Mental Health Resources to Support the LGBTQ+ Community

The LGBTQ+ community has a higher risk of developing mental health issues due to the discrimination and lack of support they often face. Members of the LGBTQ+ community need to have access to mental health resources that understand and support them.

LGBTQ+ youth are at risk of attempting suicide. A recent survey of 35,000 respondents aged 13-24 found that 42% had seriously thought about it in the past year, with many feeling unsafe and isolated due to discrimination from family members or peers who don’t accept their sexual orientation/gender identity.

Online Counseling for LGBTQ+ Community

Related: Talking To Your Kids About Suicide – 10 Helpful Tips

Mental health is a topic that deserves attention, and few things can be more important than supporting those who struggle. Fortunately for you (and them), there are several resources out in the world now to help address this need! Here are some mental health resources to support the LGBTQ+ community.

Crisis Resources

The following hotlines can help if you or someone you care about are experiencing a crisis.

Crisis Text Line

Text LGBTQ to 741-741

The Crisis Text Line is a free text service that will connect you with someone who can offer support in an emergency. It’s available 24 hours per day, 7 days a week!

The Trevor Project

1-866-488-7386 or text START to 678-678

The Trevor Project is a crisis intervention and suicide prevention organization for LGBTQ youth. They have a 24/7 hotline that you can call if you need someone to talk to.

Trans Lifeline

1-877-565-8860 (US) or 1-877-330-6366 (Canada)

Trans Lifeline is a transgender-specific service that offers crisis intervention and suicide prevention to people in the US & Canada. The organization operates 24/7, with staff who are all transgenders themselves for those looking for someone they can trust during difficult times or if it becomes necessary due to life-threatening situations like homicide victims coming out as LGBTQIA+.

LGBT National Hotline


When you’re feeling like there’s no one who understands your struggles, the LGBT National Hotline can help. They offer confidential support for anyone concerned about their identity or coming out process as well as other concerns including bullying and safe sex!

National Suicide Prevention Lifeline


The National Suicide Prevention Lifeline is a free and anonymous resource for anyone who may be struggling with suicidal thoughts or behaviors. You can access their online chat service to speak confidentially about your situation, where you’ll find specialized counselors that understand the issues LGBTQ+ people face just like them! They also offer resources on how friends/family members could help if needed-so take advantage of this chance now while it lasts because time never seems quite right when someone close suffers from mental illness.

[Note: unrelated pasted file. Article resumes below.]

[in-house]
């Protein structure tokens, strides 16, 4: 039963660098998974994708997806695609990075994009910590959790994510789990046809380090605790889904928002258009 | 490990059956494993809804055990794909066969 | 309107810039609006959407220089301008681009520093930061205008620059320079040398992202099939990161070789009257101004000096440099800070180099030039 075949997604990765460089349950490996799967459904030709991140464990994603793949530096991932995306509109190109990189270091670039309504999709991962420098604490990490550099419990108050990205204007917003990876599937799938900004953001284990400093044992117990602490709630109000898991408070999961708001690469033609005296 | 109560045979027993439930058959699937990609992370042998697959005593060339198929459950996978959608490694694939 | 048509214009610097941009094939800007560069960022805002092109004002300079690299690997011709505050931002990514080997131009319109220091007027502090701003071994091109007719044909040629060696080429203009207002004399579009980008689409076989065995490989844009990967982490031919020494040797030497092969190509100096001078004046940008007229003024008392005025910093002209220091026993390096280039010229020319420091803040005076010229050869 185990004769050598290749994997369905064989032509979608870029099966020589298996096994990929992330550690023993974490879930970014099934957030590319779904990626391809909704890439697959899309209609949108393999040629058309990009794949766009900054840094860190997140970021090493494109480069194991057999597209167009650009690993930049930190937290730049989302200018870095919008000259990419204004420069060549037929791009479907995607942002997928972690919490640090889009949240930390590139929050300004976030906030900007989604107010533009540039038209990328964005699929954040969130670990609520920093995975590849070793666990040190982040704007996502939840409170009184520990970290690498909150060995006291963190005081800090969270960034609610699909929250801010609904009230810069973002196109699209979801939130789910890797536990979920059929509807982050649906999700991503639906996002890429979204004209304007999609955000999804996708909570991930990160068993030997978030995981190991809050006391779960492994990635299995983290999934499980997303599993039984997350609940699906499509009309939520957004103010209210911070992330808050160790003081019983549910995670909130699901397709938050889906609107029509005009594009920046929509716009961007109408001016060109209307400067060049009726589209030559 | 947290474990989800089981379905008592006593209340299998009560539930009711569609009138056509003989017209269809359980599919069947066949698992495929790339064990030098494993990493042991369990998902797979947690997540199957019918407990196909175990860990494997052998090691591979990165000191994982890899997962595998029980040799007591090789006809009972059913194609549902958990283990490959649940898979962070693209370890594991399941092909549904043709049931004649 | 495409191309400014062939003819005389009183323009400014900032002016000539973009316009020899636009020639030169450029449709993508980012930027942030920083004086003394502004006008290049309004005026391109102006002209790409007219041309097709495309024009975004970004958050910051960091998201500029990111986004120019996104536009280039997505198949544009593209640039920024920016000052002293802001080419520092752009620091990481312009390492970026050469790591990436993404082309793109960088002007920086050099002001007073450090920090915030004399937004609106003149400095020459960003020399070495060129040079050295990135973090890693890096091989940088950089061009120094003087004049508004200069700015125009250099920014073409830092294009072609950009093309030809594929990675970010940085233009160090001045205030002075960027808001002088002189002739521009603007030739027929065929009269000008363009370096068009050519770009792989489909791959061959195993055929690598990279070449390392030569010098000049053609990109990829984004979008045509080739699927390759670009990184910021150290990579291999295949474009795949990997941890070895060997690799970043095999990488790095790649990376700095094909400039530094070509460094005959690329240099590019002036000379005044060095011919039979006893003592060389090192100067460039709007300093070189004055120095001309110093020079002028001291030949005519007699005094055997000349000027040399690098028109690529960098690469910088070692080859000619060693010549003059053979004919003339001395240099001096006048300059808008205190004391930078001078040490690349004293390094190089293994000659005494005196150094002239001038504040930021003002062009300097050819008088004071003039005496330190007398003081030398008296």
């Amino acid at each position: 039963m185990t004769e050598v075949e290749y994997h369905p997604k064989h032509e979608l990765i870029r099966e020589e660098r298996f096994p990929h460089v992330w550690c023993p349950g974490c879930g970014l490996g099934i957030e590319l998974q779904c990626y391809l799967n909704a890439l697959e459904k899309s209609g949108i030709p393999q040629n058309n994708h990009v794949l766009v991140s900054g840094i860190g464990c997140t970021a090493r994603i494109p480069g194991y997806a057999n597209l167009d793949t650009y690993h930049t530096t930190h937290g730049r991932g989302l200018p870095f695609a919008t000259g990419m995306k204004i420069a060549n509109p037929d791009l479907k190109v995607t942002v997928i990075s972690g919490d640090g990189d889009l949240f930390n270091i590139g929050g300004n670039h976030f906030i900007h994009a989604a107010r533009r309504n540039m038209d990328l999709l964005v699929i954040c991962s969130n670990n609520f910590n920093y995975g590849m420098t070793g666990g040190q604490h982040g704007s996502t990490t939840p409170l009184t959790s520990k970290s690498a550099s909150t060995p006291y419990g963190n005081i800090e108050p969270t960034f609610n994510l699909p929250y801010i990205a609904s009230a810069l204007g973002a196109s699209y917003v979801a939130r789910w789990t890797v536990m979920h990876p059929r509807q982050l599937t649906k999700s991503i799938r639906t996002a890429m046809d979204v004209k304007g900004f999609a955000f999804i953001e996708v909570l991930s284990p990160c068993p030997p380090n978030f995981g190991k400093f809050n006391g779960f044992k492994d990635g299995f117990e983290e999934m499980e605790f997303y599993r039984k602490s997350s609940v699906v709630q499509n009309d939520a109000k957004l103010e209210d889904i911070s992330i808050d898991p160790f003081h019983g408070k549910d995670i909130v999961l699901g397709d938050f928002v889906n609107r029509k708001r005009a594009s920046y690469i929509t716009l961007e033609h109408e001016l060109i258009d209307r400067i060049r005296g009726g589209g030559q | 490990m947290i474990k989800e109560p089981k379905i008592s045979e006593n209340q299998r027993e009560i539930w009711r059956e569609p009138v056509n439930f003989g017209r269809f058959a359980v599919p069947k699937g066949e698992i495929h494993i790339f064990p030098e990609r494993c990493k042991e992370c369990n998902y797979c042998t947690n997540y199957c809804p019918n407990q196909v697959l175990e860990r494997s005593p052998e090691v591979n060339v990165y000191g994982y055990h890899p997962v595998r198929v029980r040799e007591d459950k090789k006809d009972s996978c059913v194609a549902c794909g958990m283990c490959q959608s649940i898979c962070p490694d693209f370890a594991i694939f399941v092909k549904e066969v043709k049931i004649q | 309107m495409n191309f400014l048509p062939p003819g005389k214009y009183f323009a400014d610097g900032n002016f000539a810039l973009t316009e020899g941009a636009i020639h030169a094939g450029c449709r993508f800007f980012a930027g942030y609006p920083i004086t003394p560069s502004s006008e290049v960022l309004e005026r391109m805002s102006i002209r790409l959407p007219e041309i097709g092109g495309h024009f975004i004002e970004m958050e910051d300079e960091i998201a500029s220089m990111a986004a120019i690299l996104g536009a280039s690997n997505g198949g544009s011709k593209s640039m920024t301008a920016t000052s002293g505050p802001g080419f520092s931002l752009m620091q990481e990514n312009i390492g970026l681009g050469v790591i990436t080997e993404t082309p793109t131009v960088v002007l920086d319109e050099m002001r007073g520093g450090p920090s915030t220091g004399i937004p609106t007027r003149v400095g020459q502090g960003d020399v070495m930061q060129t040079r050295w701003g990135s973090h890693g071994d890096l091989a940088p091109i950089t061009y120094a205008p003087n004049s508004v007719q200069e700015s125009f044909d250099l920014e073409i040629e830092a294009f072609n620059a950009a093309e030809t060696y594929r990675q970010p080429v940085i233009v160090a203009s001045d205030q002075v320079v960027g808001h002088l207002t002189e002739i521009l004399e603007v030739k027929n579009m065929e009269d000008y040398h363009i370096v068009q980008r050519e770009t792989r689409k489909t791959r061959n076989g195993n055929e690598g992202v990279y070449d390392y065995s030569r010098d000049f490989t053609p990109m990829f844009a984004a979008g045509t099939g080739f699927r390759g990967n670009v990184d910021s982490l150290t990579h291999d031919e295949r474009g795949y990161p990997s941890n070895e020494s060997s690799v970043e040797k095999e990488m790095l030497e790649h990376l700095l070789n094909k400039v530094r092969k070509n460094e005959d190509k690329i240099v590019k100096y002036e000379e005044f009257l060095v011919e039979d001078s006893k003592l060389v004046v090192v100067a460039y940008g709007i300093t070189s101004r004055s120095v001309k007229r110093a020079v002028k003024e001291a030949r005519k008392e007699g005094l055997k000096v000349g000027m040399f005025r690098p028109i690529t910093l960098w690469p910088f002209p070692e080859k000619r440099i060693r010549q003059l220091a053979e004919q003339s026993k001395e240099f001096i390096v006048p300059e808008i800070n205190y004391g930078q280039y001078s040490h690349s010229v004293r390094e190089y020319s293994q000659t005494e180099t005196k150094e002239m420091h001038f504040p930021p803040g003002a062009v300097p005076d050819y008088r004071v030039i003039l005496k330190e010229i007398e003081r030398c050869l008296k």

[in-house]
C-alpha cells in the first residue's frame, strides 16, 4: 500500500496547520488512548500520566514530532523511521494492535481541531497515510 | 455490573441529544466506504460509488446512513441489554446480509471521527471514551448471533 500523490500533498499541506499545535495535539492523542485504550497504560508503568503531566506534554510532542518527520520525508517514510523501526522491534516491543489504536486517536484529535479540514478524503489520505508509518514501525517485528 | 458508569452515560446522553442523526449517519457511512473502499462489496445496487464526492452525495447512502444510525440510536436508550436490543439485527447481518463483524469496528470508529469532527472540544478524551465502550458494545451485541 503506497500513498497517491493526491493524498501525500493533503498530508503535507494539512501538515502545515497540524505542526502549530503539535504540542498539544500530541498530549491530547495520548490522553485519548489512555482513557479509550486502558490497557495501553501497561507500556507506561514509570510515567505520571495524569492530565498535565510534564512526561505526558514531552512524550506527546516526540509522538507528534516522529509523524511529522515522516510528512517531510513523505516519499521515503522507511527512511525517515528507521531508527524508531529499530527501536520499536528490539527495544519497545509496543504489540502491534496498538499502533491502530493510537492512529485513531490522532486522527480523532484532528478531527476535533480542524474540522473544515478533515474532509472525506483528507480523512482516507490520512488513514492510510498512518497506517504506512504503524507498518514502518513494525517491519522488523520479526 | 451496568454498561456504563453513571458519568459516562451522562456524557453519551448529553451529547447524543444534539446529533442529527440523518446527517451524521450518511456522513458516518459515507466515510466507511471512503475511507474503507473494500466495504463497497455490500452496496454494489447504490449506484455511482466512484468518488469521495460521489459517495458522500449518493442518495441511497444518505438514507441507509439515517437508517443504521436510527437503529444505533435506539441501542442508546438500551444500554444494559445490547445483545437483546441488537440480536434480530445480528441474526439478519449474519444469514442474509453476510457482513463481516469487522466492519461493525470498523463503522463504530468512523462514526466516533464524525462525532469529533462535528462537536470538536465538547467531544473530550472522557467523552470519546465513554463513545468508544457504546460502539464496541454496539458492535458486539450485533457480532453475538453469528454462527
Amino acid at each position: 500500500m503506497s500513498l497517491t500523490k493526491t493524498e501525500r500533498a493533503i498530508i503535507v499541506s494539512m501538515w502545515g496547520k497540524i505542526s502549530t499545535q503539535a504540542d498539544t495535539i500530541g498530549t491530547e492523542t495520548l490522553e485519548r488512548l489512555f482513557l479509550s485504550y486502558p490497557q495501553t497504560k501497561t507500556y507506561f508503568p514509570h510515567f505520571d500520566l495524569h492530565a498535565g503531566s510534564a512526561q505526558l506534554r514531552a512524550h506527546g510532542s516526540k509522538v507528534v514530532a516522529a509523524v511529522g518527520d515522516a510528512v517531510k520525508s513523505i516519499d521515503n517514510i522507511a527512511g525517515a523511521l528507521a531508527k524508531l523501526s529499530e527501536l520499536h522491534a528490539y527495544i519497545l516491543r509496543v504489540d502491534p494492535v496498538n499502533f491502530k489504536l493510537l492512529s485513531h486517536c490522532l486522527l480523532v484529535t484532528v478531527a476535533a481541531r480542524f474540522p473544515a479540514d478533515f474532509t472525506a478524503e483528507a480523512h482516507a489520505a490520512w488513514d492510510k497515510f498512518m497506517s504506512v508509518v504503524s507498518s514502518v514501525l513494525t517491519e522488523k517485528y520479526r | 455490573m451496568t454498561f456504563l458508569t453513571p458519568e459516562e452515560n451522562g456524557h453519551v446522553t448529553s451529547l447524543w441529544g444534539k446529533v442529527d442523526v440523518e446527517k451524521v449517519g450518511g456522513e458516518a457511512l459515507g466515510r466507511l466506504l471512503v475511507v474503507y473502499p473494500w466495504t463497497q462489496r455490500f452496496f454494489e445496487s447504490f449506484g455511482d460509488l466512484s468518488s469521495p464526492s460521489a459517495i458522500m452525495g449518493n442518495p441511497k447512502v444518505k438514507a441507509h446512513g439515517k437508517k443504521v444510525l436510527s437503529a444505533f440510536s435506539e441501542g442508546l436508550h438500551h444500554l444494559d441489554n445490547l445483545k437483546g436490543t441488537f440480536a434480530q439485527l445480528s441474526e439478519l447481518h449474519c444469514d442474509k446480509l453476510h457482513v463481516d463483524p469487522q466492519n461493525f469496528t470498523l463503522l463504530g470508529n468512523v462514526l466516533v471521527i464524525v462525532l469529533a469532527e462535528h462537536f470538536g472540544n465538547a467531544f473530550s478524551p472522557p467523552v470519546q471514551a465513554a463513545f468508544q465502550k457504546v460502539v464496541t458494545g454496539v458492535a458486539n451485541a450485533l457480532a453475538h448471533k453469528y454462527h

Online Resources

The internet is a fabulous place to find resources for people who identify as LGBTQ+. There are even some great websites that provide information on how you can get involved and help others in the community!


Founded in 1985, GLAAD is the world’s largest LGBTQ media advocacy organization that works to accelerate the acceptance of the queer community. They have many resources available on their websites, such as a Glossary of Terms, tips for being an Ally, and a list of LGBTQ+ friendly TV Shows & Movies.

National Queer and Trans Therapists of Color Network

NQTTCN is dedicated to increasing the accessibility of professional counseling services for queer and trans people of color. They have a database of queer and trans therapists of color across the United States that you can search by location.

Gay, Lesbian & Straight Education Network (GLSEN): Student Action

The GLB Education Network connects educators with common goals such as creating safe learning environments where all types of individuals feel welcome—both inside the classroom walls but also outside during extracurricular activities like sports teams. They offer training programs designed especially around what it takes to create these kinds of profound changes within schools by providing tips on starting movements from scratch which includes everything ranging from persuasive speechmaking techniques

The presence of an anti-homophobia group like Gay-Straight Alliances (GSA) offers significant protection for both LGBTQ+ students and straight peers.

GLMA Health Professionals Advancing LGBT Equality